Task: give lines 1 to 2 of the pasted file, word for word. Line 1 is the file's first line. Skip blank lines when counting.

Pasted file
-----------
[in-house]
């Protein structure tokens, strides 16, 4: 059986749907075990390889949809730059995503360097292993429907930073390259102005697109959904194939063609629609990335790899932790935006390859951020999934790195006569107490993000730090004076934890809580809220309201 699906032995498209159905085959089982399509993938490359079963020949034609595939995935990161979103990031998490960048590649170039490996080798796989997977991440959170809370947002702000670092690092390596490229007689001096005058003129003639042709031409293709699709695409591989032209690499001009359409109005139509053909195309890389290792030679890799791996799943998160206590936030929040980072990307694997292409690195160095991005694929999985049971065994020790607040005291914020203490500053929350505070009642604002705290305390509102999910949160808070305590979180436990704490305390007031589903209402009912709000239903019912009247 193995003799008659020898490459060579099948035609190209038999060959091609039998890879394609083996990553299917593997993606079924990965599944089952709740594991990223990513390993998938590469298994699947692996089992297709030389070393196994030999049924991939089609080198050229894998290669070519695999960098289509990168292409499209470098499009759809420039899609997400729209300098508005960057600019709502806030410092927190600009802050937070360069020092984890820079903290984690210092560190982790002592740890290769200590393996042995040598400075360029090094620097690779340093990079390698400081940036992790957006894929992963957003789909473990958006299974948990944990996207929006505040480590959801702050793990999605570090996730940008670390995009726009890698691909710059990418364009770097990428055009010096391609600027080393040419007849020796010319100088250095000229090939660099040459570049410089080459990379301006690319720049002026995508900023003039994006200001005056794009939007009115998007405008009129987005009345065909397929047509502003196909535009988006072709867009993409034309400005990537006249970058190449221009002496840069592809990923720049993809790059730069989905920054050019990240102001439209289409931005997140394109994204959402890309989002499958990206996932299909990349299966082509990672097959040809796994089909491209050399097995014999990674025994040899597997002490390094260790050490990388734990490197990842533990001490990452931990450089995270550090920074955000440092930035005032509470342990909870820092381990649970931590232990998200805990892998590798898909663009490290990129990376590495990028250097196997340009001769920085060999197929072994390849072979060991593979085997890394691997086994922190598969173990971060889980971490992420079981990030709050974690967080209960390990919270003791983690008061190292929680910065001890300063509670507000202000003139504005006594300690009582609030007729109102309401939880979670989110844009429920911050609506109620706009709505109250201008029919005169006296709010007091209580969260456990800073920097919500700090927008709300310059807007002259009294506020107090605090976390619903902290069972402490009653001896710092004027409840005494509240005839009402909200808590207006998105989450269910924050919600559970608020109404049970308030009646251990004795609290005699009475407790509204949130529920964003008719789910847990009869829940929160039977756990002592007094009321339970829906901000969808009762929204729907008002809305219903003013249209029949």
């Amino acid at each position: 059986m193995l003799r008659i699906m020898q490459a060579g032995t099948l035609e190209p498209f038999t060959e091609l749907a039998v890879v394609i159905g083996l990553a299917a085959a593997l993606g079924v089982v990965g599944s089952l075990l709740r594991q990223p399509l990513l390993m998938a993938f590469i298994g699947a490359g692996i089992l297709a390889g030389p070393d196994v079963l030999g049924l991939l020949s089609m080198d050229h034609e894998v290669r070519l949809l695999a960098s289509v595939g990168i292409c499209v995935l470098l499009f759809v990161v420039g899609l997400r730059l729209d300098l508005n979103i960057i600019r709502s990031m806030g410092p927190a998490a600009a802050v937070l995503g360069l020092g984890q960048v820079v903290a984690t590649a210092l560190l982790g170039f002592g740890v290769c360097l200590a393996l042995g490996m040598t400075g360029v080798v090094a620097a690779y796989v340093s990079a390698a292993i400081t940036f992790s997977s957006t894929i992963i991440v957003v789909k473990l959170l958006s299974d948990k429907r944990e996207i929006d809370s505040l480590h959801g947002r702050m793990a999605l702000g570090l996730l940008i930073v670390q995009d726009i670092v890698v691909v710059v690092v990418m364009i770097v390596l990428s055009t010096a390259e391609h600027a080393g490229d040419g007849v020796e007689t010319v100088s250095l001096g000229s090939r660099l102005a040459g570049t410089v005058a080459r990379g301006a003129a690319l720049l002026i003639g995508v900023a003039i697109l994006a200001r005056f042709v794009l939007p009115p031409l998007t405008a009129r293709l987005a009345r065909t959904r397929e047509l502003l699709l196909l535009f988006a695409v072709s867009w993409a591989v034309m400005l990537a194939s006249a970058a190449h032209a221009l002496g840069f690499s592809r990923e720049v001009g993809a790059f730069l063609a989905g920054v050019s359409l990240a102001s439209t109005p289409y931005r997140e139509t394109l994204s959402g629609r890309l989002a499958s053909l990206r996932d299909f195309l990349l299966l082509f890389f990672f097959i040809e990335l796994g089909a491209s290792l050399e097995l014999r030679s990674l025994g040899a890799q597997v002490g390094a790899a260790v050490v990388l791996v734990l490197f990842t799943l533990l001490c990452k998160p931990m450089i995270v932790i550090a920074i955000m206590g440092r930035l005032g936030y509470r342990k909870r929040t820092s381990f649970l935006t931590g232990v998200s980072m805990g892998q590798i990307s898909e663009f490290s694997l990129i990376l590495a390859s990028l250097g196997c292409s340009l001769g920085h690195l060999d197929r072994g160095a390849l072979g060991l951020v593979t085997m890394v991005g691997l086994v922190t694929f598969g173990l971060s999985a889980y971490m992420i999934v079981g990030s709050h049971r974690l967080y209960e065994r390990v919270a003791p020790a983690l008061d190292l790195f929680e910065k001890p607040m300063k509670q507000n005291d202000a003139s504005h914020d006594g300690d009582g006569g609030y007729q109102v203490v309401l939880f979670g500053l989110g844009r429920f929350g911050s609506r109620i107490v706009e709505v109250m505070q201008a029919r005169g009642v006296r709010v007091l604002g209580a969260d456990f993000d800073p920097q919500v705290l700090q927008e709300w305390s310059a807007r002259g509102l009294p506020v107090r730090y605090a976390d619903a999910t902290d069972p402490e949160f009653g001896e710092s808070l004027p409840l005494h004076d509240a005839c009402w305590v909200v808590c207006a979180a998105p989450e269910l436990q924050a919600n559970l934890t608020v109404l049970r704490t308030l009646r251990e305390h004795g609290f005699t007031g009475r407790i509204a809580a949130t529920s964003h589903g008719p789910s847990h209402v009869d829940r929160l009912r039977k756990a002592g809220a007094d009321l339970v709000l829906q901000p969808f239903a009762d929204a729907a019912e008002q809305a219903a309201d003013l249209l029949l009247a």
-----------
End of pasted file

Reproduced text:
[in-house]
């Protein structure tokens, strides 16, 4: 059986749907075990390889949809730059995503360097292993429907930073390259102005697109959904194939063609629609990335790899932790935006390859951020999934790195006569107490993000730090004076934890809580809220309201 699906032995498209159905085959089982399509993938490359079963020949034609595939995935990161979103990031998490960048590649170039490996080798796989997977991440959170809370947002702000670092690092390596490229007689001096005058003129003639042709031409293709699709695409591989032209690499001009359409109005139509053909195309890389290792030679890799791996799943998160206590936030929040980072990307694997292409690195160095991005694929999985049971065994020790607040005291914020203490500053929350505070009642604002705290305390509102999910949160808070305590979180436990704490305390007031589903209402009912709000239903019912009247 193995003799008659020898490459060579099948035609190209038999060959091609039998890879394609083996990553299917593997993606079924990965599944089952709740594991990223990513390993998938590469298994699947692996089992297709030389070393196994030999049924991939089609080198050229894998290669070519695999960098289509990168292409499209470098499009759809420039899609997400729209300098508005960057600019709502806030410092927190600009802050937070360069020092984890820079903290984690210092560190982790002592740890290769200590393996042995040598400075360029090094620097690779340093990079390698400081940036992790957006894929992963957003789909473990958006299974948990944990996207929006505040480590959801702050793990999605570090996730940008670390995009726009890698691909710059990418364009770097990428055009010096391609600027080393040419007849020796010319100088250095000229090939660099040459570049410089080459990379301006690319720049002026995508900023003039994006200001005056794009939007009115998007405008009129987005009345065909397929047509502003196909535009988006072709867009993409034309400005990537006249970058190449221009002496840069592809990923720049993809790059730069989905920054050019990240102001439209289409931005997140394109994204959402890309989002499958990206996932299909990349299966082509990672097959040809796994089909491209050399097995014999990674025994040899597997002490390094260790050490990388734990490197990842533990001490990452931990450089995270550090920074955000440092930035005032509470342990909870820092381990649970931590232990998200805990892998590798898909663009490290990129990376590495990028250097196997340009001769920085060999197929072994390849072979060991593979085997890394691997086994922190598969173990971060889980971490992420079981990030709050974690967080209960390990919270003791983690008061190292929680910065001890300063509670507000202000003139504005006594300690009582609030007729109102309401939880979670989110844009429920911050609506109620706009709505109250201008029919005169006296709010007091209580969260456990800073920097919500700090927008709300310059807007002259009294506020107090605090976390619903902290069972402490009653001896710092004027409840005494509240005839009402909200808590207006998105989450269910924050919600559970608020109404049970308030009646251990004795609290005699009475407790509204949130529920964003008719789910847990009869829940929160039977756990002592007094009321339970829906901000969808009762929204729907008002809305219903003013249209029949």